Prize-winning Author

Philip Salom

Philip Salom is a Melbourne writer, initially known for his exceptional poetry, which has won the Commonwealth Poetry Book Prize – twice. He made a seamless transition from poet to novelist in 1991. 

SWEENEY AND THE BICYCLES is Philip’s sixth novel, following the successful publication of THE FIFTH SEASON (longlisted for the 2021 Miles Franklin Literary Award), THE RETURNS  and WAITING (both shortlisted for the Miles Franklin Literary Award).

Philip Salom Author
BOAO Award logo


Philip Salom won the Outstanding Achievement Award of the 4th Boao International Poetry Award, a major award for lifetime achievements in Poetry.   
The award ceremony was held at the Boao Asian Forum, Hainan, China in November 2021.

Recent Books

Sweeney and the Bicycles (front cover)

Sweeney and the Bicycles

The scar on the back of Sweeney’s head is shaped like an S. He is obsessed with the beauty of bicycles, which he steals after painting his face in astonishing shapes and patterns.

Written with warmth and humour, this captivatingly original novel opens us up to an intimate world of marvellous characters and unexpected developments. Trauma is balanced by the joys and weirdness of everyday life. Friendship and family just may be found in the unlikeliest of places.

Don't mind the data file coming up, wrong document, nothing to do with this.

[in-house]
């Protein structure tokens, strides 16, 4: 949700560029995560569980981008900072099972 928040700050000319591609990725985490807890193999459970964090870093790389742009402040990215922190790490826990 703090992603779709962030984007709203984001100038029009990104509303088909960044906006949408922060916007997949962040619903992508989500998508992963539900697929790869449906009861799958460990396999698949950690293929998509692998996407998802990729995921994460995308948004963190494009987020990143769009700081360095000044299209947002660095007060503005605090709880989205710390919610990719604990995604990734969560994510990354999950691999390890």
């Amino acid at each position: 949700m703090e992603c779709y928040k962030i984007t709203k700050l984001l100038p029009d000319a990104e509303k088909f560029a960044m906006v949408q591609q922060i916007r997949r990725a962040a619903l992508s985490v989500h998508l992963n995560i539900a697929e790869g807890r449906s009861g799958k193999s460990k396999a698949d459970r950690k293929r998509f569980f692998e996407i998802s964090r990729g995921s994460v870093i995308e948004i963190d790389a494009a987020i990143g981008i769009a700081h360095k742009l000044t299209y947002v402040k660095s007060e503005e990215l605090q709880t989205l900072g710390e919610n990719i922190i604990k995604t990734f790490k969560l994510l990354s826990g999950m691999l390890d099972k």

The Fifth Season book cover

The Fifth Season

Set in a small coastal town, The Fifth Season is a haunting and intriguing tale about a writer who is pre-occupied with the phenomenon of found people, a mural artist with a missing sister, and an old book that bears a striking resemblance to real life events…

The Fifth Season was longlisted for the 2021 Miles Franklin Literary Award

The Returns book cover

The Returns

The Returns is a story about the eccentricities, failings and small triumphs that humans are capable of, a novel that pokes fun at literary and artistic pretensions, while celebrating the expansiveness of art, kindness and friendship. 

The Returns was a finalist in the 2020 Miles Franklin Award


There is no greater honour than to be genuinely marginal, out of the way, not part of a powerful institution, your own person, alive

– Caryl Emerson, writer and critic